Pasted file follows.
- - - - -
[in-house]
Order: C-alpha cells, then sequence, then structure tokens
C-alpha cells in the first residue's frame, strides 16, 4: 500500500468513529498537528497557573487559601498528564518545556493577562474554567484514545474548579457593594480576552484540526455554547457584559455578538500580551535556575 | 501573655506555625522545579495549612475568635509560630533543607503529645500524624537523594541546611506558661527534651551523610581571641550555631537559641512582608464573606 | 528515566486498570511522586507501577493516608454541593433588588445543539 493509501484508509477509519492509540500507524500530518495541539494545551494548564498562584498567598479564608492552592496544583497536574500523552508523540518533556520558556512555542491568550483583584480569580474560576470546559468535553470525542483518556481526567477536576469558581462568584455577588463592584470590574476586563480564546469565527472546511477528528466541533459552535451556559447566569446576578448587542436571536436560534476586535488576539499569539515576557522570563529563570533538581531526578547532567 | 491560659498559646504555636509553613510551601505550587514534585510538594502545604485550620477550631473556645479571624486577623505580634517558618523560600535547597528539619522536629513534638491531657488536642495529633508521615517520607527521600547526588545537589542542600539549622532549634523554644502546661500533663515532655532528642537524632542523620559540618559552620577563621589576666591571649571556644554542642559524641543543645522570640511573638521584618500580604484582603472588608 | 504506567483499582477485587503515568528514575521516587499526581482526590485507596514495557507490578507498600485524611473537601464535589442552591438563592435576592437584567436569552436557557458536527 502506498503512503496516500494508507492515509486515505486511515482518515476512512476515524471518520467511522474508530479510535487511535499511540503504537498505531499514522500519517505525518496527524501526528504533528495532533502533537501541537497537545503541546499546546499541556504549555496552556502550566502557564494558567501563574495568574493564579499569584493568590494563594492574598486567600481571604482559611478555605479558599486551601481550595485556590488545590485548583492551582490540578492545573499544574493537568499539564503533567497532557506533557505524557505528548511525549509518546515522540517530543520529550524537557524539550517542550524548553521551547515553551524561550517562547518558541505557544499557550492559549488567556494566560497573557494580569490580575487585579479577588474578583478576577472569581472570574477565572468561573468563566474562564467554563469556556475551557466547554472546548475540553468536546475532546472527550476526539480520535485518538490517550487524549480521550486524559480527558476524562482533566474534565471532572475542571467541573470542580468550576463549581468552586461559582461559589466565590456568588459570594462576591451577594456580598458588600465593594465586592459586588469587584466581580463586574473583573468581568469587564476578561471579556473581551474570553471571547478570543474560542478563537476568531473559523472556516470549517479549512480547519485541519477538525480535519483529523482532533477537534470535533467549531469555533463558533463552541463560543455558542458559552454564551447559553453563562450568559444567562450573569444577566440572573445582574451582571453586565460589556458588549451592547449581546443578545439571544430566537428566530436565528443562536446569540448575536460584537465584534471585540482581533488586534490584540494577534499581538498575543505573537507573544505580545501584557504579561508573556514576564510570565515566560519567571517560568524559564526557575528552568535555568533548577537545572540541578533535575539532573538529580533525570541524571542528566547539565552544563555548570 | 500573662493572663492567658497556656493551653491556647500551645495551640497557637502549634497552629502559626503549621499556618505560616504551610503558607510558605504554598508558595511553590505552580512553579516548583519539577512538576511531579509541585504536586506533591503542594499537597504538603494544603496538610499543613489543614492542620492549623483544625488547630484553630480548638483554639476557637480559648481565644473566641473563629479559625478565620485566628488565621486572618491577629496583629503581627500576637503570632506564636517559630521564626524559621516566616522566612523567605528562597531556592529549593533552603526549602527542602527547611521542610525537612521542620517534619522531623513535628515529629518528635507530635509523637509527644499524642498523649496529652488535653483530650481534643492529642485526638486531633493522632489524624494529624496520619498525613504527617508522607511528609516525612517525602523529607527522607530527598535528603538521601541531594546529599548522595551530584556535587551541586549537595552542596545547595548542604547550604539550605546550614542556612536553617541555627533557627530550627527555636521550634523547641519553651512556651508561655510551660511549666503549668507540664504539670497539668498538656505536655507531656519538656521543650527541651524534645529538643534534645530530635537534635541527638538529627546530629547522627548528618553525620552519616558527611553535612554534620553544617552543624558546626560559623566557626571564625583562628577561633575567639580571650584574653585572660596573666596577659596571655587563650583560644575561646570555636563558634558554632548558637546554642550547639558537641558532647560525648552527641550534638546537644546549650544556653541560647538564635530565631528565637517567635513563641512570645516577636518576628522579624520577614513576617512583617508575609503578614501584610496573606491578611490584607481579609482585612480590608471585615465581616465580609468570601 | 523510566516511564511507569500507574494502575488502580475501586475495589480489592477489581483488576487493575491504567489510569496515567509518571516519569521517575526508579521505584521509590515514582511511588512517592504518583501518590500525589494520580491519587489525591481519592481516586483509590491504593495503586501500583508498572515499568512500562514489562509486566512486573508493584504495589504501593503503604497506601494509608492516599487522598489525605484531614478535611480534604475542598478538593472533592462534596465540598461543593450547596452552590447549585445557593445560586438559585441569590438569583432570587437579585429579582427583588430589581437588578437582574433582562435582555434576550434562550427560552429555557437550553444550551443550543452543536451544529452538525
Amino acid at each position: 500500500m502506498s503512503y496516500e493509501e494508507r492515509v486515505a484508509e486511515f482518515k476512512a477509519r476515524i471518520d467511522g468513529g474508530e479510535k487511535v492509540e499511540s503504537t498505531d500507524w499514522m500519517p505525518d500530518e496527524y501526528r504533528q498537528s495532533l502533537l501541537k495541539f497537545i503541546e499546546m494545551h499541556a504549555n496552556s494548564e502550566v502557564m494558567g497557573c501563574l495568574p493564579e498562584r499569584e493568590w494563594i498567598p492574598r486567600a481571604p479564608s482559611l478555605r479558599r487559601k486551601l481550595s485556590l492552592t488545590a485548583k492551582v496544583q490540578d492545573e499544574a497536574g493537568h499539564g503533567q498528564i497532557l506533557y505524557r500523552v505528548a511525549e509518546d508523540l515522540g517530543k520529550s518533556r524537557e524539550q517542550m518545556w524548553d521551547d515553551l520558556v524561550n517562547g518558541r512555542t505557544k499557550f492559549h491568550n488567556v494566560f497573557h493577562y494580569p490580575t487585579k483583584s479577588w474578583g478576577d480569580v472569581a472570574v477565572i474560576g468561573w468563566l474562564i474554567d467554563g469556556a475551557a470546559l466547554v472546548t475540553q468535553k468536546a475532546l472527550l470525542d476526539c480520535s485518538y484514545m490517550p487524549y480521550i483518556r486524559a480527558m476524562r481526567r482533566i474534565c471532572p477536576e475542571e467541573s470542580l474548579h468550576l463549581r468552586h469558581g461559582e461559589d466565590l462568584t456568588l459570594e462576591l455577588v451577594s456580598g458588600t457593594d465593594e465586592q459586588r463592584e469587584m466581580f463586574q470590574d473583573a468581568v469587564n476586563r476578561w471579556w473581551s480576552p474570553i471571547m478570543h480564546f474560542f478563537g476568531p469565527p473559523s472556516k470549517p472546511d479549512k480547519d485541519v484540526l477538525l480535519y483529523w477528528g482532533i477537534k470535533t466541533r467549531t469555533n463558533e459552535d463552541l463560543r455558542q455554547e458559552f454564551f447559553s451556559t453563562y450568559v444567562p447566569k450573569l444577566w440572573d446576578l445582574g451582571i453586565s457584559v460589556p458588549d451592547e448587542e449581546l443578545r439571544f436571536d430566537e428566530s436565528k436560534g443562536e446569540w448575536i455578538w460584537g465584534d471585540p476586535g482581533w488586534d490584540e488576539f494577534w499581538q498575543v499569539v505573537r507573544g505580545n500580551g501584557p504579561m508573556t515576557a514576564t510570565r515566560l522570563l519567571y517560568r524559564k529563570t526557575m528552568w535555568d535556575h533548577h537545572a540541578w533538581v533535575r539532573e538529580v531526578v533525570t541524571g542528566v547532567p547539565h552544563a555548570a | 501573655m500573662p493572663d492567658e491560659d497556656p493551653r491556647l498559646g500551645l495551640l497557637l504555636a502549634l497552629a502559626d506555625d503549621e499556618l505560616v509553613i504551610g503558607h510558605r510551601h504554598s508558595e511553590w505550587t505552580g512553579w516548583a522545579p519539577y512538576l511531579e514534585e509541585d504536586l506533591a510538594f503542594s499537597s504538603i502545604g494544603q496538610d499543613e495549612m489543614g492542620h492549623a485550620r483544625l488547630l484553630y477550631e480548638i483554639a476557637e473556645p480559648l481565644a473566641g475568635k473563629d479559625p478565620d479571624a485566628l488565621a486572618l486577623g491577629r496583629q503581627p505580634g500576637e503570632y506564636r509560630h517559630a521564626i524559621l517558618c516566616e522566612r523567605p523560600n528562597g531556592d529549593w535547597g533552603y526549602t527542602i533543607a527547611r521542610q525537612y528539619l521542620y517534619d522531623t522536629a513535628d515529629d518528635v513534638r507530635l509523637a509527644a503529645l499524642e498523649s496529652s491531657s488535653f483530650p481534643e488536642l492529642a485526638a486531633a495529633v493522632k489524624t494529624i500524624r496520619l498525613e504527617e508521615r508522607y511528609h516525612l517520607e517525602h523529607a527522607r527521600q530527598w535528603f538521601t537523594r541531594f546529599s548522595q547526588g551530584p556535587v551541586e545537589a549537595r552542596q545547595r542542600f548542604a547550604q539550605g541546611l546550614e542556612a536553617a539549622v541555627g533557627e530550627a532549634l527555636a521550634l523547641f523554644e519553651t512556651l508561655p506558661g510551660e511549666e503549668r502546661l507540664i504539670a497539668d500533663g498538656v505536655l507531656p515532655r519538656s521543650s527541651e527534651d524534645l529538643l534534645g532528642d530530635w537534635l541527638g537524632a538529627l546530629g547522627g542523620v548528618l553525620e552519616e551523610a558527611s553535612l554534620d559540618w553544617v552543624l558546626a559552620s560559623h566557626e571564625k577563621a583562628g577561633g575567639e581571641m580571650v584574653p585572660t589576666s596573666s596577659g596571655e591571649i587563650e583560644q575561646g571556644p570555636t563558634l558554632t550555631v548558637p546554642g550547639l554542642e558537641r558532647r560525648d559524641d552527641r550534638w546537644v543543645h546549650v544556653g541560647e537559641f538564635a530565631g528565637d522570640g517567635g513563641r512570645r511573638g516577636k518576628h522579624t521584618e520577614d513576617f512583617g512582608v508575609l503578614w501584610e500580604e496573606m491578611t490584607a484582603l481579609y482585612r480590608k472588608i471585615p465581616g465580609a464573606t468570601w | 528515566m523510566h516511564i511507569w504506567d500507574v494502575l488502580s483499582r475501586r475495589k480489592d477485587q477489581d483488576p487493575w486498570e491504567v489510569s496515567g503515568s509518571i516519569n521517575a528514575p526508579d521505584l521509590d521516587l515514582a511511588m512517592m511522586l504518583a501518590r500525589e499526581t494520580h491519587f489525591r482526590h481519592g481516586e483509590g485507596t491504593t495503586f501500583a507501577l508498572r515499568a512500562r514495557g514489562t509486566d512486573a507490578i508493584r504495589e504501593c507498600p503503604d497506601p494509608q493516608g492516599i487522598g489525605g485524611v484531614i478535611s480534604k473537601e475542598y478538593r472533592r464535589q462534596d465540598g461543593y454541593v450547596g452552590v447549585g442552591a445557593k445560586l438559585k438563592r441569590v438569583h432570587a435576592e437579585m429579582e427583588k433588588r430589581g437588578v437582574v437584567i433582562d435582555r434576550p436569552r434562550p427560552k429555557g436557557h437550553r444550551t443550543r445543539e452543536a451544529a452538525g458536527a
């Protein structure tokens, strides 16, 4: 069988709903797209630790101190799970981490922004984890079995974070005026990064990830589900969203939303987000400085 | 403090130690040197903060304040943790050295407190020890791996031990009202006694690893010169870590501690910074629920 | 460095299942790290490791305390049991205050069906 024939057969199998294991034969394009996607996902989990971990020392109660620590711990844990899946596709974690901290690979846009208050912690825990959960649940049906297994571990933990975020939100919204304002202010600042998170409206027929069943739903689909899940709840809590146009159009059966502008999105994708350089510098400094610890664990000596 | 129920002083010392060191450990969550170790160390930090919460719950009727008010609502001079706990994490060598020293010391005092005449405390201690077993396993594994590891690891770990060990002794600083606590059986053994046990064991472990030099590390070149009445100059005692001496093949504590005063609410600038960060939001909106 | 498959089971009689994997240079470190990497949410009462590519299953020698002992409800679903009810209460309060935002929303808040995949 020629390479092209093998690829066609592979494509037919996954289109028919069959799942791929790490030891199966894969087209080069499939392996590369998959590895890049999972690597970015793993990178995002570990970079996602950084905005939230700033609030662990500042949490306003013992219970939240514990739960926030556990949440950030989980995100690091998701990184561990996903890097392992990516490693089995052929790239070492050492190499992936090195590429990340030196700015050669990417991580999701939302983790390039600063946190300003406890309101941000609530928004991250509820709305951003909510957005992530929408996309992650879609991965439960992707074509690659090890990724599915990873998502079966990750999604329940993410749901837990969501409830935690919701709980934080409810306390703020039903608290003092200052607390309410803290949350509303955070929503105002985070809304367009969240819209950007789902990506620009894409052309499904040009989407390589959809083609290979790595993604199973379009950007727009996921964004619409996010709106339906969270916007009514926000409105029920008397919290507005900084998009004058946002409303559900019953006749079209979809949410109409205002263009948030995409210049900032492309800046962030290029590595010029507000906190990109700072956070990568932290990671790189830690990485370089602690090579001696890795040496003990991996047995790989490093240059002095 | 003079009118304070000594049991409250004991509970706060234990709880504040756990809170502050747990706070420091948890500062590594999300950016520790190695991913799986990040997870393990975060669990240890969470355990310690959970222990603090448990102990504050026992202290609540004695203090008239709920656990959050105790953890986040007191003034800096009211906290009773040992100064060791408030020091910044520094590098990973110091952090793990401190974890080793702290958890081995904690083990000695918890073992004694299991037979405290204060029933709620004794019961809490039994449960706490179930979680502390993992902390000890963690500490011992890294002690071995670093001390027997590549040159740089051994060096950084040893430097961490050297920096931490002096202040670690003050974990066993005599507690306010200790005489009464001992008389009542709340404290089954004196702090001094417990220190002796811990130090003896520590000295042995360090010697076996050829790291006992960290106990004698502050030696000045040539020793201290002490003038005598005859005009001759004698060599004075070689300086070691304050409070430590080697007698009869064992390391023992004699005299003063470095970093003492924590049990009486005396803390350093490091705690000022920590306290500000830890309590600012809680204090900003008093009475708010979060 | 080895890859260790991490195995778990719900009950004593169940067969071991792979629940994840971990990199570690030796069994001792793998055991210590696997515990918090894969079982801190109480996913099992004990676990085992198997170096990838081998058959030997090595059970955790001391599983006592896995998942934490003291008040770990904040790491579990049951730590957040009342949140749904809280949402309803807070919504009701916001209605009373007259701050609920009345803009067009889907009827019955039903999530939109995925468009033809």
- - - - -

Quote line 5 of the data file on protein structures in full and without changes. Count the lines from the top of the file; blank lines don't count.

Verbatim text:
């Protein structure tokens, strides 16, 4: 069988709903797209630790101190799970981490922004984890079995974070005026990064990830589900969203939303987000400085 | 403090130690040197903060304040943790050295407190020890791996031990009202006694690893010169870590501690910074629920 | 460095299942790290490791305390049991205050069906 024939057969199998294991034969394009996607996902989990971990020392109660620590711990844990899946596709974690901290690979846009208050912690825990959960649940049906297994571990933990975020939100919204304002202010600042998170409206027929069943739903689909899940709840809590146009159009059966502008999105994708350089510098400094610890664990000596 | 129920002083010392060191450990969550170790160390930090919460719950009727008010609502001079706990994490060598020293010391005092005449405390201690077993396993594994590891690891770990060990002794600083606590059986053994046990064991472990030099590390070149009445100059005692001496093949504590005063609410600038960060939001909106 | 498959089971009689994997240079470190990497949410009462590519299953020698002992409800679903009810209460309060935002929303808040995949 020629390479092209093998690829066609592979494509037919996954289109028919069959799942791929790490030891199966894969087209080069499939392996590369998959590895890049999972690597970015793993990178995002570990970079996602950084905005939230700033609030662990500042949490306003013992219970939240514990739960926030556990949440950030989980995100690091998701990184561990996903890097392992990516490693089995052929790239070492050492190499992936090195590429990340030196700015050669990417991580999701939302983790390039600063946190300003406890309101941000609530928004991250509820709305951003909510957005992530929408996309992650879609991965439960992707074509690659090890990724599915990873998502079966990750999604329940993410749901837990969501409830935690919701709980934080409810306390703020039903608290003092200052607390309410803290949350509303955070929503105002985070809304367009969240819209950007789902990506620009894409052309499904040009989407390589959809083609290979790595993604199973379009950007727009996921964004619409996010709106339906969270916007009514926000409105029920008397919290507005900084998009004058946002409303559900019953006749079209979809949410109409205002263009948030995409210049900032492309800046962030290029590595010029507000906190990109700072956070990568932290990671790189830690990485370089602690090579001696890795040496003990991996047995790989490093240059002095 | 003079009118304070000594049991409250004991509970706060234990709880504040756990809170502050747990706070420091948890500062590594999300950016520790190695991913799986990040997870393990975060669990240890969470355990310690959970222990603090448990102990504050026992202290609540004695203090008239709920656990959050105790953890986040007191003034800096009211906290009773040992100064060791408030020091910044520094590098990973110091952090793990401190974890080793702290958890081995904690083990000695918890073992004694299991037979405290204060029933709620004794019961809490039994449960706490179930979680502390993992902390000890963690500490011992890294002690071995670093001390027997590549040159740089051994060096950084040893430097961490050297920096931490002096202040670690003050974990066993005599507690306010200790005489009464001992008389009542709340404290089954004196702090001094417990220190002796811990130090003896520590000295042995360090010697076996050829790291006992960290106990004698502050030696000045040539020793201290002490003038005598005859005009001759004698060599004075070689300086070691304050409070430590080697007698009869064992390391023992004699005299003063470095970093003492924590049990009486005396803390350093490091705690000022920590306290500000830890309590600012809680204090900003008093009475708010979060 | 080895890859260790991490195995778990719900009950004593169940067969071991792979629940994840971990990199570690030796069994001792793998055991210590696997515990918090894969079982801190109480996913099992004990676990085992198997170096990838081998058959030997090595059970955790001391599983006592896995998942934490003291008040770990904040790491579990049951730590957040009342949140749904809280949402309803807070919504009701916001209605009373007259701050609920009345803009067009889907009827019955039903999530939109995925468009033809």